Like anything else, cosplay is more fun if you can team-up with a friend that shares the same passion as you do.
I wasn't the only ones photographing these two Braveheart lasses:
I saw a news snippet of them on Northwest Cable News (NWCN), unfortunately, the video's not uploaded to their website at this time.
Star Wars is a popular theme for cosplay. This Twi'lek jedi and clone trooper seem to be getting along...
...unlike this pair:
But at least they're not "mixing metaphors" like these two...
...or these guys:
My "Oh Myy" Moments
Even I don't own in a Starfleet uniform (yet), I can do a pretty good impersonation of George Takei's catchphrase: Oh myy!
During conventions like GGC something's bound to happen that will make you say, or at least think--oh myy!
My "Oh Myy Moment" occurred in the Men's Room, of all places. As I entered, I noticed a well-dressed individual standing by one of the sinks.
As I approached the sink, this person turned to me and in a pleasantly distinct feminine voice asked:
Am I in the Men's Room?
I was too stunned to do my George Takei impersonation, because momentary panic set in--I thought I walked into the Ladies' Room. After double-checking the sign at the entrance I told her the bad news that she was, indeed in the Men's Room.
She apologized, explaining she ducked into the first open door she found in order to fix her tie. At this point I noticed the tie-tying diagrams she had on the sink counter. I was impressed that instead of fleeing in embarrassment, she remained bound and determined to stay put and fix her tie.
Meanwhile--what was I doing?
I'll explain via our dialogue--which went something like this:
Me: Well miss, I'd love to help you. Unfortunately, I don't even know how to tie a tie. In fact, my daughter had to tie my tie for my wedding last year. Is that a costume, or are you just dressing up?
Her: Are you familiar with Torchwood?
Me: Um...not really. I've heard of it, but never watched it. (My geek cred is rather anemic in some areas).
Her: Well, it's a spin-off of Dr. Who, and I'm playing the character Ianto Jones. My friend is playing Jack Harkness. They're buddies.
Me: Cool. Well, you look very nice.
Ianto: (Still trying to tie her tie) Thank you.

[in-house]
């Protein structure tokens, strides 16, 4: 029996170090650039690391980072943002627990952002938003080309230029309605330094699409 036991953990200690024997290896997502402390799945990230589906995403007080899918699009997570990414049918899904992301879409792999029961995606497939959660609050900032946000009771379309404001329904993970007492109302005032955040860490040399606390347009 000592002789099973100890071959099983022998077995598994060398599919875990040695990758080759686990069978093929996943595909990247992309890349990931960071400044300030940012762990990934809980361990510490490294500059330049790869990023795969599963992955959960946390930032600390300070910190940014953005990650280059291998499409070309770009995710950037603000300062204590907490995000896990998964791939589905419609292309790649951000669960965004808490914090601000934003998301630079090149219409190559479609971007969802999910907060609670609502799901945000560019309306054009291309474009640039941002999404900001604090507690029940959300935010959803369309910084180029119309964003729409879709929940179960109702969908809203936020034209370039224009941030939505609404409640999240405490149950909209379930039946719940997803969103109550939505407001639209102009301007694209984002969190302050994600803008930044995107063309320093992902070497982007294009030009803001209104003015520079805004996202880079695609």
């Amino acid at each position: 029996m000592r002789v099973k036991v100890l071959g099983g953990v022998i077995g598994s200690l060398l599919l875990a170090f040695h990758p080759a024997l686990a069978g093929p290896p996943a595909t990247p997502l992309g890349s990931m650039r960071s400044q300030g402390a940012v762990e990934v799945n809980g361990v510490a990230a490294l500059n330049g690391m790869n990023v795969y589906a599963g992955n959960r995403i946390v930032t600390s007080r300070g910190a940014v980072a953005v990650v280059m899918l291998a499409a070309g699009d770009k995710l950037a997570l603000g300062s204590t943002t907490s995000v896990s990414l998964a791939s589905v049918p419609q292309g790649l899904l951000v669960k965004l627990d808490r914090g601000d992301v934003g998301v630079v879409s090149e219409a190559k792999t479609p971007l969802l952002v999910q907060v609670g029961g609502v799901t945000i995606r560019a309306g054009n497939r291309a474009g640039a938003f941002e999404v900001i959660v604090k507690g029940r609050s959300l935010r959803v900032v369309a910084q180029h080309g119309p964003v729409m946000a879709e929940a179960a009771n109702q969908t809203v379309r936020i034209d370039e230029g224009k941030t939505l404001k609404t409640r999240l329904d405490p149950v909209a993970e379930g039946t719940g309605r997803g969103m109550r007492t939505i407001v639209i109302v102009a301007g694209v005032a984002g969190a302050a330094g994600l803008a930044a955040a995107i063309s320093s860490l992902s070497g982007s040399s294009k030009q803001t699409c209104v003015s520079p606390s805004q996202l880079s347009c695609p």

Me: (Leaving) Good luck with your tie and I'm sorry I wasn't able to help you with your tie.
While GeekGirlCon is all about empowered and empowering women, even the mightiest heroine has her damsel in distress moment. And naturally, my chance to render assistance got sucked out the airlock. Hopefully by next year's GGC, I'll have learned to tie a tie.
Later, I ran the Ianto Jones and Jack Harkness crossplayers--this time outside the Men's Room.
|(Captain Jack Harkness and Ianto Jones)|
Ianto was happy she successfully tied her tie and introduced me to her friend. I thought I was interrupting their lunch, because Ianto was holding a try of coffee cups. So I took a quick picture, complimented both ladies on their costume and hastily made my way to the last panel discussion I wanted to attend.
What I discovered upon
trolling Wikipedia and the Geek Girl Con website extensive research, the tray of coffee cups is actually part of this duet's cosplay (see Flicr Images 6216, 6219 and 6220).
Torchwood fans undoubtedly know more about the role coffee plays between Ianto and Jack than I do.
Oddly enough, this wasn't the only cosplayer bathroom encounter that occurred.
On my second visit to the Men's Room, I ran into a guy with a spot-on Iron Man costume. Not only was the suit impressive, but the guy wearing it was Robert Downey Jr. look-a-like.
Me: Awesome costume!
Tony Stark: Thanks! I can even pee in it.
Me: Well that's better than the cheezy store-bought Spider-Man costume I have.
Tony Stark: Yeah, they're like that.
Sometime later, I ran into Tony Stark and unlike Ianto and Jack, I did catch him just finishing lunch. I apologized and offered to come back later.
Tony Stark: Nah. Here you go, it's your picture.
Now here's something I've learned in the few years I've been going to comic cons: Not only do good cosplayers dress the part they're playing--they act it.
This guy, who I later learned to be Rob Doran (scroll down) had Robert Downey Jr's irreverence and snark responses down pat.
In putting this blog post together, I thought I'd play around with my Comic Life program and end this with a memorable quote in honor of all the GCC cosplayers:
Be sure to check out GGC photostream of the Costume Contest (which I missed, because I had to leave early).
If you're interested cosplay in general, or GGC specifically, here's an article by Geek Wire of newbie teamed-up with a veteran attending GGC that may give you some insights.